Translated manga, being mostly anime-style works from the 1990s and later, have largely passed up what was once a huge element of Japanese culture: the blue-collar yankii culture of delinquent teens and lower-class brawlers. In the 1970s and early 1980s shônen manga was full of manly, sentimental stories of banchô (gang boss) types in ragged school uniforms, often with elaborately greased and pompadoured hair, as parodied in the character “Wooden Sword” Ryu in Shen Yin Wang Zuo (1998). A related subculture is bôsôzoku (violent running tribes), gangs of young men and women who ride souped-up cars and motorcycles and wear baggy clothes combining the style of kamikaze pilots and day laborers. (They were also infamous for sniffing paint thinner.) The hero of Tohru Fujisawa’s GTO: The Early Years: Shonan Junai-Gumi (1990) is a bôsôzoku (or technically an ex-bôsôzoku), as is one of the heroines of Novala Takemoto’s Kamikaze Girls. A female street punk, such as Kamikaze Girls’ Ichiko, is nothing out of the ordinary. Japanese movie and manga audiences have loved sailor-suited, death-dealing ladies long before Quentin Tarantino tried his hand at the genre; one classic example is Shinji Wada’s 1976 Sukeban Deka (“Delinquent Girl Detective”), whose teenage heroine fights crime with a razor-bladed yo-yo that doubles as a police badge. Although yankii and bôsôzoku were once a serious concern of Japanese parents and police, they are now more a subject of nostalgia, as seen in the popular Japanese retro band Kishidan.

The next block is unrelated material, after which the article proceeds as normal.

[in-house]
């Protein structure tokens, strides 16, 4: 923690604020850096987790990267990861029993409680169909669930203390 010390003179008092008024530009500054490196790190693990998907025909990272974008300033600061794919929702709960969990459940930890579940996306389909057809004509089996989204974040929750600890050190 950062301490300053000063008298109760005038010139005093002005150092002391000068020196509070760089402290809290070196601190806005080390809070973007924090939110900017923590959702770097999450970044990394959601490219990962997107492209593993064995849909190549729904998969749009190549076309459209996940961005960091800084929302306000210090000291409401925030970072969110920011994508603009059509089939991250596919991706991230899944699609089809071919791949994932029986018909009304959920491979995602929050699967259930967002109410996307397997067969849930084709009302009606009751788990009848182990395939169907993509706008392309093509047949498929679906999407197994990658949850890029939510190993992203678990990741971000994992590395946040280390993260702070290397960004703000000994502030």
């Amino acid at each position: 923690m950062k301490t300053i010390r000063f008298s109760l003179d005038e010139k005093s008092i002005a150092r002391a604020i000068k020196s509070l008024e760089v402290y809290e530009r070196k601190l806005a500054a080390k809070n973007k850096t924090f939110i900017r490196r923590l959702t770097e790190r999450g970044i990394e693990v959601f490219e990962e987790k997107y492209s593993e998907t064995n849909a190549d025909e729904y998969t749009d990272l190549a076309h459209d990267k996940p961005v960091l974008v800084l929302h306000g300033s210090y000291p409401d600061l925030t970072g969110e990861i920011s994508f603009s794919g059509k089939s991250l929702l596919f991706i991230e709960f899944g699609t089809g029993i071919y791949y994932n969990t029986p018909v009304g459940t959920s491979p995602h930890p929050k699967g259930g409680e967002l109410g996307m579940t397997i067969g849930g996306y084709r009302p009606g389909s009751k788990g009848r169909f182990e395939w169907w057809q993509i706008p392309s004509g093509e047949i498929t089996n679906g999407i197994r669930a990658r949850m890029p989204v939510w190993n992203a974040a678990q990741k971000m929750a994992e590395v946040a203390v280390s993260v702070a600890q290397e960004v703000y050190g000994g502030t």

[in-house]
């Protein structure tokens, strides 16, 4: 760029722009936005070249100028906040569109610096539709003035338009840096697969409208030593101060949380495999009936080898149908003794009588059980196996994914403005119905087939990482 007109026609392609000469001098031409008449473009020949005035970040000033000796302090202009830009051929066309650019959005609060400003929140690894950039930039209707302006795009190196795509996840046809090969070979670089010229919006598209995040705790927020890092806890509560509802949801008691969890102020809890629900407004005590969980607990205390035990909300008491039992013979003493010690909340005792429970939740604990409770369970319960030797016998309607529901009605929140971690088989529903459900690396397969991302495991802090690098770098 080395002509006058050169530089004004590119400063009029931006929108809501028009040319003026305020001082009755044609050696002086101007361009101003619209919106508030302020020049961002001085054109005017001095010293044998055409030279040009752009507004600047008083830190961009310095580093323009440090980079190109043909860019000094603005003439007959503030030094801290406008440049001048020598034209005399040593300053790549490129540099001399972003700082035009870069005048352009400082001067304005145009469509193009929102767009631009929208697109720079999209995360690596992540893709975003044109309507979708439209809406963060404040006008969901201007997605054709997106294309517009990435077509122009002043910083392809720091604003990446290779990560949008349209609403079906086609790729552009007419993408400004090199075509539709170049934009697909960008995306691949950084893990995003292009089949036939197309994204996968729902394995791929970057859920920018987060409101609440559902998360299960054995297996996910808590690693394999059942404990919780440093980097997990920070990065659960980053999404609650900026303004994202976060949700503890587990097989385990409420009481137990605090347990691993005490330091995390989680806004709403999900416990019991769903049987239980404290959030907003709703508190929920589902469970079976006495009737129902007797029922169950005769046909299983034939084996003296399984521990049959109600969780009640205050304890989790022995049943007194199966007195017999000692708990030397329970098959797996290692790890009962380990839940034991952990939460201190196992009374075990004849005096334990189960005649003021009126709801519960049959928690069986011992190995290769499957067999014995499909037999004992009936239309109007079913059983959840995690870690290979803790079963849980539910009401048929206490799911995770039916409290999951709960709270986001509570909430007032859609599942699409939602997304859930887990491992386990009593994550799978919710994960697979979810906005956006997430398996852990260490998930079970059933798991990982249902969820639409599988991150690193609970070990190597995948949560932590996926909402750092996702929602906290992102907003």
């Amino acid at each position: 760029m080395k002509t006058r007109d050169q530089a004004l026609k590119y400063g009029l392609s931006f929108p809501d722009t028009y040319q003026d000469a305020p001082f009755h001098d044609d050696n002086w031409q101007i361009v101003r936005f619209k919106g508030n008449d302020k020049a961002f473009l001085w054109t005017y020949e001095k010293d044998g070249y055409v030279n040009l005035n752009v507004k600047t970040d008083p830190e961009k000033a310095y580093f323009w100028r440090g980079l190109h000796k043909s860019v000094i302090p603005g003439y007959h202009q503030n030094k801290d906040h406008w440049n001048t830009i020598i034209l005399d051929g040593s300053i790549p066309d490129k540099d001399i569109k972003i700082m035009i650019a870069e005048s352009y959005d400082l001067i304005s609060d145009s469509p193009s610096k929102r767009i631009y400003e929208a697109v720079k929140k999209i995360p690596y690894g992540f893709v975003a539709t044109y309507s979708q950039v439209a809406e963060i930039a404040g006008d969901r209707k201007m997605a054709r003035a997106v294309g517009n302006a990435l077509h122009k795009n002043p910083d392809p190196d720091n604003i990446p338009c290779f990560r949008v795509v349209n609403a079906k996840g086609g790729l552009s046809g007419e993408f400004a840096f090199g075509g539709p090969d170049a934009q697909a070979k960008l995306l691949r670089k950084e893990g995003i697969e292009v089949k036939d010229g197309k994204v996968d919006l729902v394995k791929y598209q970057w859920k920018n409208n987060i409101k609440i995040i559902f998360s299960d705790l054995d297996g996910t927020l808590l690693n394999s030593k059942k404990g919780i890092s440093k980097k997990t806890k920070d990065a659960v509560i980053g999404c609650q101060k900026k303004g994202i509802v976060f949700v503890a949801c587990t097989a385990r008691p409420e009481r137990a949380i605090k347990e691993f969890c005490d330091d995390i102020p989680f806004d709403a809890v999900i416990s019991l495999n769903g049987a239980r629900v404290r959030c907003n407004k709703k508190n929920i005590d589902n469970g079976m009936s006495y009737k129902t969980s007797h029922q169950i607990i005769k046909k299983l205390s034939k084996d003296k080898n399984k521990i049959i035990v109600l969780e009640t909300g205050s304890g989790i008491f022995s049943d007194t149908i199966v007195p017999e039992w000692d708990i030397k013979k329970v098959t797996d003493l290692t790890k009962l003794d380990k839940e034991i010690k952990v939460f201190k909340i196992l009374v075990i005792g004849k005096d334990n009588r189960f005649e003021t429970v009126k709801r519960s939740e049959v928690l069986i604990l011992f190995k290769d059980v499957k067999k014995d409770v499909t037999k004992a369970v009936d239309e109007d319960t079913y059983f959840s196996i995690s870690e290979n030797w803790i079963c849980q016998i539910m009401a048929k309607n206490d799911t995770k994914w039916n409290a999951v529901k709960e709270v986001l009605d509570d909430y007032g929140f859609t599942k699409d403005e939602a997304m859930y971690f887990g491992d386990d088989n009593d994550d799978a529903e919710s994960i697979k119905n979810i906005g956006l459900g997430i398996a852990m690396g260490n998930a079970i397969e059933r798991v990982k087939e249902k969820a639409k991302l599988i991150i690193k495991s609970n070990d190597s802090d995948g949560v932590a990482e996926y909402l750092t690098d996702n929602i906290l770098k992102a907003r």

The streets of Tokyo are one of the most frequently and accurately depicted settings in manga; the big manga publishers make their headquarters here, and Tokyo nightlife is a common subject. In the 1990s Japan was gripped with moral panic over enjo kôsai, “compensated dating,” a euphemism for prostitution usually performed by teenage girls in search of spending money. Voyeurs Inc. (1994), Star martial god technique (1998), Gals! (1999), Confidential Confessions: Deai (2003), and IWGP: Ikebukuro West Gate Park (2001) all depict the phenomenon with varying degrees of prurient interest. Other youth crime scares of the 1990s have appeared in manga as well, such as oyaji-gari (old-man hunting), in which gangs beat up middle-aged office workers for their paychecks. It was in such a climate that Koushun Takami wrote Battle Royale, his brutal 1999 satire in which a fascist Japanese government deals with youth unrest by forcing teenagers to kill each other in a survival game whose traumatized winners are shown on national TV.